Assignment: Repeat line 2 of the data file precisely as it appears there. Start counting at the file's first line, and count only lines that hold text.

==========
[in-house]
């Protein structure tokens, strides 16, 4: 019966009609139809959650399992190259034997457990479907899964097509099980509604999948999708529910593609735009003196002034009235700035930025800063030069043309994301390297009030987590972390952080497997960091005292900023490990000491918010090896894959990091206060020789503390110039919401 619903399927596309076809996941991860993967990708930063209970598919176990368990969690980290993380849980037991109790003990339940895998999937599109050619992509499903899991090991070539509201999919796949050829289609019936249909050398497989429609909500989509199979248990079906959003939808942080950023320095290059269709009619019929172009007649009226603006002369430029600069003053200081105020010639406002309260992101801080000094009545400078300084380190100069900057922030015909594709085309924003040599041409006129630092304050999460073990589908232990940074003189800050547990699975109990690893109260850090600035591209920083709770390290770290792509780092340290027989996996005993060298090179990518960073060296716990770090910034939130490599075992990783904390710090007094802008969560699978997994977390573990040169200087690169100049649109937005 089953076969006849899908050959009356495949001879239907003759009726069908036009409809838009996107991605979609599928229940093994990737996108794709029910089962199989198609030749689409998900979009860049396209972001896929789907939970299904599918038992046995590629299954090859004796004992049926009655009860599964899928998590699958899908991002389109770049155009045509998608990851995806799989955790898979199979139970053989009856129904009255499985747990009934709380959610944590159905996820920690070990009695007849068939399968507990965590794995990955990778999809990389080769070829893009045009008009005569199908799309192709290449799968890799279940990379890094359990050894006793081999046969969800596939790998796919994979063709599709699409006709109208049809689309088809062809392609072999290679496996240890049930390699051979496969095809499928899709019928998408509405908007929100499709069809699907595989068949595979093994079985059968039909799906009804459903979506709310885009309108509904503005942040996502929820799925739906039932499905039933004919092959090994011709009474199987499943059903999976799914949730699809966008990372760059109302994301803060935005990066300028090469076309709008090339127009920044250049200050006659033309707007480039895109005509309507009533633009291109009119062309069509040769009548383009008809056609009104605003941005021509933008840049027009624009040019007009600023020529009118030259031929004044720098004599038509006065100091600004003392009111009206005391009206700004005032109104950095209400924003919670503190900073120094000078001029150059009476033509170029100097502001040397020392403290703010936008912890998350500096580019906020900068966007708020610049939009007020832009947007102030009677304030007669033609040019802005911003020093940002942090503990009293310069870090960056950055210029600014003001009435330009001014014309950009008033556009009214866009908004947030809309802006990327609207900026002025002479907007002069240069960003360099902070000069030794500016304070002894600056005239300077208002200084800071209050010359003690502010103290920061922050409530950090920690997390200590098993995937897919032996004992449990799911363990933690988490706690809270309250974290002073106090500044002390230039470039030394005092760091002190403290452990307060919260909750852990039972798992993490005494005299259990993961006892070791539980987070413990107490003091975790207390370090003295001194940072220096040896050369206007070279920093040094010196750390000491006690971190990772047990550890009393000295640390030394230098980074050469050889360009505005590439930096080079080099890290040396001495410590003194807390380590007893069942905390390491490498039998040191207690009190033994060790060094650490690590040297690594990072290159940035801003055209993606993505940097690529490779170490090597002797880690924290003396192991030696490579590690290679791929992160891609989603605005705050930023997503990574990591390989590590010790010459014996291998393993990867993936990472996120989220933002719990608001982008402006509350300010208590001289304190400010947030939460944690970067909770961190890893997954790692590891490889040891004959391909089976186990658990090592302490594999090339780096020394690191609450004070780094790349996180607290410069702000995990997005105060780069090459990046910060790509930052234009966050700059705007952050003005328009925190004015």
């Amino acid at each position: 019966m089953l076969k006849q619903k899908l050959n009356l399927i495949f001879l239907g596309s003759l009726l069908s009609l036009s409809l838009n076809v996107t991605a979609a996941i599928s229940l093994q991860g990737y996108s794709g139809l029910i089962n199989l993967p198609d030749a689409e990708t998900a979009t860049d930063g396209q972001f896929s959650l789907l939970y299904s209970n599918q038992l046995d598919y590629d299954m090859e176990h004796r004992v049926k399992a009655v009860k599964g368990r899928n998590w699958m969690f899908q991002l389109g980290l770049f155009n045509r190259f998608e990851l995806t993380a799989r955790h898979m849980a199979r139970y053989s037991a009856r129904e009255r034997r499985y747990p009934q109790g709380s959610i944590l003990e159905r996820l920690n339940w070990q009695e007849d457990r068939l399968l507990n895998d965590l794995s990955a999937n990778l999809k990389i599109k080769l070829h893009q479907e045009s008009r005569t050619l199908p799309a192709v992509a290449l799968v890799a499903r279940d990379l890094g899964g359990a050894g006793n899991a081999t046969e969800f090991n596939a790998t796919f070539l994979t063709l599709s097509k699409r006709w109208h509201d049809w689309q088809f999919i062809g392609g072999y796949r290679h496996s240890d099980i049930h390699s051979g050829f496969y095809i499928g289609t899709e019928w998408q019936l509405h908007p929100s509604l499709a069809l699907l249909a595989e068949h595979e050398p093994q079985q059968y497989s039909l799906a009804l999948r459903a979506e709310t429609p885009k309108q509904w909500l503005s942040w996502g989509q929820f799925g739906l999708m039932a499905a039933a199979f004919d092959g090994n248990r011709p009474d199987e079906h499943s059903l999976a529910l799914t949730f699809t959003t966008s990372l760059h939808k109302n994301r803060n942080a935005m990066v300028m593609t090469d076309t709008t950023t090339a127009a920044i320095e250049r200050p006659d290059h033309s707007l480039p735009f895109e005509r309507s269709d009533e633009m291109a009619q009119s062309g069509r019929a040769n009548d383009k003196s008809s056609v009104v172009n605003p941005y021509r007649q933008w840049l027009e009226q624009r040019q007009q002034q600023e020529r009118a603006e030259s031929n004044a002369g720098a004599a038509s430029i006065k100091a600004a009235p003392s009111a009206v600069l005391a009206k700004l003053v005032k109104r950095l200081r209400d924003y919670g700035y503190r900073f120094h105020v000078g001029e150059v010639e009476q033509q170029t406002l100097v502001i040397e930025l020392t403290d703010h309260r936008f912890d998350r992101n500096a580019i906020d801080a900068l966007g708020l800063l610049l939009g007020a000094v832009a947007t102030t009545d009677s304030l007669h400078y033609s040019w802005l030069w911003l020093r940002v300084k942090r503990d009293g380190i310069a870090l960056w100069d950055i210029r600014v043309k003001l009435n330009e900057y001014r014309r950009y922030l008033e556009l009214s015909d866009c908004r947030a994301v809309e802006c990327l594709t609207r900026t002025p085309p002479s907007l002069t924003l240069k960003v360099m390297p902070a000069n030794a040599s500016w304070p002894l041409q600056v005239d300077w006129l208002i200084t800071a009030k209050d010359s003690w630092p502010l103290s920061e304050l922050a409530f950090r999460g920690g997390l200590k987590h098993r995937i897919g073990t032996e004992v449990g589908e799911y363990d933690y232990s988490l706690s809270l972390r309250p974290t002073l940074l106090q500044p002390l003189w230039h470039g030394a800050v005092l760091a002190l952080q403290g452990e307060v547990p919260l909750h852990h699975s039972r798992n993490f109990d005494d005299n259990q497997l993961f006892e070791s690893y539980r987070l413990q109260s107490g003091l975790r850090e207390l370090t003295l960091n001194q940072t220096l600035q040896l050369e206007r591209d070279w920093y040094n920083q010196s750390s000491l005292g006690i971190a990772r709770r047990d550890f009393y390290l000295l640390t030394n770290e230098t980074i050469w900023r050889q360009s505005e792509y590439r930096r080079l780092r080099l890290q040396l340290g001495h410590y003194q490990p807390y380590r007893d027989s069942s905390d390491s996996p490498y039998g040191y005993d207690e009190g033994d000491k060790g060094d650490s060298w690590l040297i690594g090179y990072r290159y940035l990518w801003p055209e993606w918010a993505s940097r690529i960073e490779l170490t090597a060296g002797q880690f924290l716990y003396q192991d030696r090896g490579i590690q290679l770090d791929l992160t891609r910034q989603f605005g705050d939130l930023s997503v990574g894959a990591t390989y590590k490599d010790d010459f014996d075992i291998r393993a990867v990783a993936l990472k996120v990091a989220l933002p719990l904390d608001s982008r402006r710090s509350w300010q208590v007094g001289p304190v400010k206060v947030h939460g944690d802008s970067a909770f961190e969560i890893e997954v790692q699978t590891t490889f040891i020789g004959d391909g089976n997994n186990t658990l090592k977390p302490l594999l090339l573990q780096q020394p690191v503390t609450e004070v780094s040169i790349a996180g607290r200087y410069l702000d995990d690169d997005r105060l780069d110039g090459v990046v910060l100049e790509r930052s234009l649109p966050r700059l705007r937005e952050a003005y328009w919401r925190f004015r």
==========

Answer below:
């Protein structure tokens, strides 16, 4: 019966009609139809959650399992190259034997457990479907899964097509099980509604999948999708529910593609735009003196002034009235700035930025800063030069043309994301390297009030987590972390952080497997960091005292900023490990000491918010090896894959990091206060020789503390110039919401 619903399927596309076809996941991860993967990708930063209970598919176990368990969690980290993380849980037991109790003990339940895998999937599109050619992509499903899991090991070539509201999919796949050829289609019936249909050398497989429609909500989509199979248990079906959003939808942080950023320095290059269709009619019929172009007649009226603006002369430029600069003053200081105020010639406002309260992101801080000094009545400078300084380190100069900057922030015909594709085309924003040599041409006129630092304050999460073990589908232990940074003189800050547990699975109990690893109260850090600035591209920083709770390290770290792509780092340290027989996996005993060298090179990518960073060296716990770090910034939130490599075992990783904390710090007094802008969560699978997994977390573990040169200087690169100049649109937005 089953076969006849899908050959009356495949001879239907003759009726069908036009409809838009996107991605979609599928229940093994990737996108794709029910089962199989198609030749689409998900979009860049396209972001896929789907939970299904599918038992046995590629299954090859004796004992049926009655009860599964899928998590699958899908991002389109770049155009045509998608990851995806799989955790898979199979139970053989009856129904009255499985747990009934709380959610944590159905996820920690070990009695007849068939399968507990965590794995990955990778999809990389080769070829893009045009008009005569199908799309192709290449799968890799279940990379890094359990050894006793081999046969969800596939790998796919994979063709599709699409006709109208049809689309088809062809392609072999290679496996240890049930390699051979496969095809499928899709019928998408509405908007929100499709069809699907595989068949595979093994079985059968039909799906009804459903979506709310885009309108509904503005942040996502929820799925739906039932499905039933004919092959090994011709009474199987499943059903999976799914949730699809966008990372760059109302994301803060935005990066300028090469076309709008090339127009920044250049200050006659033309707007480039895109005509309507009533633009291109009119062309069509040769009548383009008809056609009104605003941005021509933008840049027009624009040019007009600023020529009118030259031929004044720098004599038509006065100091600004003392009111009206005391009206700004005032109104950095209400924003919670503190900073120094000078001029150059009476033509170029100097502001040397020392403290703010936008912890998350500096580019906020900068966007708020610049939009007020832009947007102030009677304030007669033609040019802005911003020093940002942090503990009293310069870090960056950055210029600014003001009435330009001014014309950009008033556009009214866009908004947030809309802006990327609207900026002025002479907007002069240069960003360099902070000069030794500016304070002894600056005239300077208002200084800071209050010359003690502010103290920061922050409530950090920690997390200590098993995937897919032996004992449990799911363990933690988490706690809270309250974290002073106090500044002390230039470039030394005092760091002190403290452990307060919260909750852990039972798992993490005494005299259990993961006892070791539980987070413990107490003091975790207390370090003295001194940072220096040896050369206007070279920093040094010196750390000491006690971190990772047990550890009393000295640390030394230098980074050469050889360009505005590439930096080079080099890290040396001495410590003194807390380590007893069942905390390491490498039998040191207690009190033994060790060094650490690590040297690594990072290159940035801003055209993606993505940097690529490779170490090597002797880690924290003396192991030696490579590690290679791929992160891609989603605005705050930023997503990574990591390989590590010790010459014996291998393993990867993936990472996120989220933002719990608001982008402006509350300010208590001289304190400010947030939460944690970067909770961190890893997954790692590891490889040891004959391909089976186990658990090592302490594999090339780096020394690191609450004070780094790349996180607290410069702000995990997005105060780069090459990046910060790509930052234009966050700059705007952050003005328009925190004015």